NJHAC has been working hard since 1980 to educate the public about the effects of hunger and what can be done to help relieve hunger in the communities. In Trenton, the program is helping schools by providing them with free breakfast and lunches.

“Children are the future, but many will not thrive if they are not being fed,” her voice saddened a little. “There is a correlation between the behavior of children, hunger and poverty. They are more likely to act out in school when living in a food insecurity household.”

Also, the program is in partnership with Rutgers University, in order to expand its message through students.

“I love this program for what it is trying to accomplish,” said Pitz. “Yes, we do work in Trenton. We’re affiliated with Trenton Area Soup Kitchen. What we do is advocate those living in food insecurity of what the solutions are. They need to know that there is hope and that there are programs to help.”

The children of Trenton are experiencing hunger, which is affecting their school work and the adults will start to experience the consequences when working. Studies have shown that teenagers, between the ages of 13-18, will be twice as likely to have emotional problems or to instigate problems. This is due to the child experiencing stress because they do not know where their next meal will come, which, in turn, affects them. Proper diet is not only beneficial for better physical health, but for mental as well. Getting the proper nutrients in the body will excel the minds of many upcoming generations.

On the other hand, the parents experience stress, because they do not have the money to invest into proper food for their family. Essentially when given the choice to invest in $10 worth of fries and burgers versus $10 worth of veggies that barely feeds one person, many tend to choose something that is filling instead of looking at the labels for nutrition benefits. It’s a vicious cycle that will not be stopped unless help is sought.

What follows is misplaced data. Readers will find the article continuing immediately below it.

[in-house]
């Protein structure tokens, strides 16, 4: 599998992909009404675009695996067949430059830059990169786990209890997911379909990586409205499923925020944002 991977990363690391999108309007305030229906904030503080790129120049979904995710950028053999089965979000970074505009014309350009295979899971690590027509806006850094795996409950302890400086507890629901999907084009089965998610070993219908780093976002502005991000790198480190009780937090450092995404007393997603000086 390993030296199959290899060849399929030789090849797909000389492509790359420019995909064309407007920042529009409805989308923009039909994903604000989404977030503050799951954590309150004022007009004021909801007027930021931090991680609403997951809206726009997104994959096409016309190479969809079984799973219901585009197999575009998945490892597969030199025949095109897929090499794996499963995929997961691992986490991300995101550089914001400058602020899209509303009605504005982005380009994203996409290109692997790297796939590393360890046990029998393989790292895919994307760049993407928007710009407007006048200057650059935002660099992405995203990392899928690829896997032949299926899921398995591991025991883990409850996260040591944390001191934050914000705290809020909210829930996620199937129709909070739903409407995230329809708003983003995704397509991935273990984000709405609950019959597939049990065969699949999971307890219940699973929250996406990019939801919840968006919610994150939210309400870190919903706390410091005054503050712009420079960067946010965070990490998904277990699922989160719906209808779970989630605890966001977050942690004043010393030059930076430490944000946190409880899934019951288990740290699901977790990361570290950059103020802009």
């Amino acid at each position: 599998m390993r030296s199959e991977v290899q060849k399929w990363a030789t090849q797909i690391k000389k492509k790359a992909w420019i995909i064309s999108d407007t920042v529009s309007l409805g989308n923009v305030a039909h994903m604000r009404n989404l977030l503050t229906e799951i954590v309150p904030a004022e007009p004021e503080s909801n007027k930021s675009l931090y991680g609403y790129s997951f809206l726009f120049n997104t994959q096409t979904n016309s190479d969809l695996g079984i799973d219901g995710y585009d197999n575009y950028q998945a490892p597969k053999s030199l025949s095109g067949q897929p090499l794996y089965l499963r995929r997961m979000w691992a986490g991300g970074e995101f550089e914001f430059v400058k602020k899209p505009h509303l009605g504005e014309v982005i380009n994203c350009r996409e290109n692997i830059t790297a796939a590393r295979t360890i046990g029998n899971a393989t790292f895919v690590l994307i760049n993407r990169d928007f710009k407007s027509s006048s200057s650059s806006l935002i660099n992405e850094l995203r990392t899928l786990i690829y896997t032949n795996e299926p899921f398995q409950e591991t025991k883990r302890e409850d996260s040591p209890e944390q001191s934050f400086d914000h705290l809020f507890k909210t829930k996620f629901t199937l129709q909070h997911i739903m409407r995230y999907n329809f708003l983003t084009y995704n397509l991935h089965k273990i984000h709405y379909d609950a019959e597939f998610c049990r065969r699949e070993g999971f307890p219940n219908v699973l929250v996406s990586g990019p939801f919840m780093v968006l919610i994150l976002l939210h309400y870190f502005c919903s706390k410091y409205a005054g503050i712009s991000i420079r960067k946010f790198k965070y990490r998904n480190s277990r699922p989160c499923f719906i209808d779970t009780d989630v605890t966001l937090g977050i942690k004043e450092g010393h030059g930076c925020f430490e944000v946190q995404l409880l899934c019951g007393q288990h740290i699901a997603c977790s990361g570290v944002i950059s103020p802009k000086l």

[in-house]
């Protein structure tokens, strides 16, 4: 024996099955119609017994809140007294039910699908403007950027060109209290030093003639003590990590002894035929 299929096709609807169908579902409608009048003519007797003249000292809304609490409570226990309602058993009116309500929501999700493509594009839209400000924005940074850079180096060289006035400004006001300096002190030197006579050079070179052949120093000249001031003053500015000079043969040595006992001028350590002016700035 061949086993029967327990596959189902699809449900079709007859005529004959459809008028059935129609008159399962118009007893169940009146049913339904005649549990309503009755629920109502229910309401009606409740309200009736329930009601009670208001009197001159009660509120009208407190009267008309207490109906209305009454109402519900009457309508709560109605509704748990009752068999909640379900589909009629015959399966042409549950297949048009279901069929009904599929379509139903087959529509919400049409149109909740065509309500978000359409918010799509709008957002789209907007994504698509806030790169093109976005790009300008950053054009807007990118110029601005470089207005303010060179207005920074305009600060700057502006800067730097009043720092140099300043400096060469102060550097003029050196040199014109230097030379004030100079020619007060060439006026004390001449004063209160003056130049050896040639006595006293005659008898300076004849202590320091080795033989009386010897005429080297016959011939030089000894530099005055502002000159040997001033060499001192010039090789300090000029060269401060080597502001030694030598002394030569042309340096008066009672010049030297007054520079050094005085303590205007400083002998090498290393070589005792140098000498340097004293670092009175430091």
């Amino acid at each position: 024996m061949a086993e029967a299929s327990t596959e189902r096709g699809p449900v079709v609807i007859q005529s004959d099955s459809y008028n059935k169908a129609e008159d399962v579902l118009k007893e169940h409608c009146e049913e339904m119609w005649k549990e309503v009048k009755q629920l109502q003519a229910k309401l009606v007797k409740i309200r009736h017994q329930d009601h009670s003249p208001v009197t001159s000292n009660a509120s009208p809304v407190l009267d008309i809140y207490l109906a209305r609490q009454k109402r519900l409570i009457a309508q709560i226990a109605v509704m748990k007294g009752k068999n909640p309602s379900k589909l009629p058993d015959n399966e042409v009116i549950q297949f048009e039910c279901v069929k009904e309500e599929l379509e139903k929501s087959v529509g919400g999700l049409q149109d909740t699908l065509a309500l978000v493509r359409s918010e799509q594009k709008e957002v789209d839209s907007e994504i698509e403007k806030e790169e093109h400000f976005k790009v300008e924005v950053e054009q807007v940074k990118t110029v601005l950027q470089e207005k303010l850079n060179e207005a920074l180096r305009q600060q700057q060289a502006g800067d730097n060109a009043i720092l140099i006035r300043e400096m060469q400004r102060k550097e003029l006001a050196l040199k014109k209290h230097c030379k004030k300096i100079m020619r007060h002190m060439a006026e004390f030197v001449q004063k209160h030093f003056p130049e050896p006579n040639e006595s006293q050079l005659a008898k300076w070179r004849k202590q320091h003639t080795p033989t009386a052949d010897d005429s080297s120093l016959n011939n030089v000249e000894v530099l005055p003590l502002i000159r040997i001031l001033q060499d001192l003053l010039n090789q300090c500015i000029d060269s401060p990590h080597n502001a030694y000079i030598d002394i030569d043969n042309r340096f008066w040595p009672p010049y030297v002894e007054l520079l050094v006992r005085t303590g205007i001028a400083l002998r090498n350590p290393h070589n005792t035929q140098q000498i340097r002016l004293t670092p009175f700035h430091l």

Unfortunately, studies have shown that mental problems in teenager has increased due to living in a food insecurity household. A study by Elservier stated, “The study found that a one standard deviation increase in food insecurity was associated with a 14 percent increased odds of past-year mental disorder among adolescents, even after controlling for poverty and numerous other indicators of socioeconomic status.”

Evidence for exposure to many vegetables and fruits in growing children has not been found since money is an issue. Fortunately, there are programs that offer aid, such as Mercer Street Friends.

Mercer Street Friends is multi-faceted human service agency located on Mercer Street. The agency’s purpose is to help communities and families out of poverty. The program was founded in 1958 when a few individuals were worried about Trenton’s increase of poverty and the impact it would have on it’s residents. They will help those living in poverty or with food insecurity by providing resources, food and aid.

Hunger is branched off from poverty or lack of finance and an article written by Nicholas Kristof, an op-ed columnist who speaks about the progress of poverty. He begins the article in words of Reagan, “We fought war on poverty, and poverty won.”

Then Kristof states that children should be a priority when saving people from poverty. Children should be helped first because the consequences of poverty will lead to crime, unemployment and lack of education. He further explains that a child’s mental health will also be affected, due the stress that poverty puts on children and on their parents. Their performance in school and in life will be impaired due to mental health. Kristof looks down upon our nation and how it could have let its children experience poverty for 50 years.

Children and their parents are the ones who will be affected the most. Children are the future and should be the first to be aided in. Families should not be ashamed to admit that they are living in food insecurity and reach out. Programs and agency are waiting to assist the people in need and will welcome anyone with open arms.

Trentonians Facing Food Insecurities

By Mark Scott

Food deserts are a national problem. Food deserts are town or cities that have little to no resources to have a healthy meal.

According to an article posted on Trenton250, there are only three supermarkets in Trenton that is serving the community.

With food deserts comes food insecurities. Food insecurities has a broader effect than most think. Families go hungry and students struggle to succeed in the class room. With all the research and interviews, it seems as if the only way to combat the struggles of food insecurities are to open more programs for families to get the necessary nutrients that are needed, as well as for the government to provide more funding to the families that need it the most.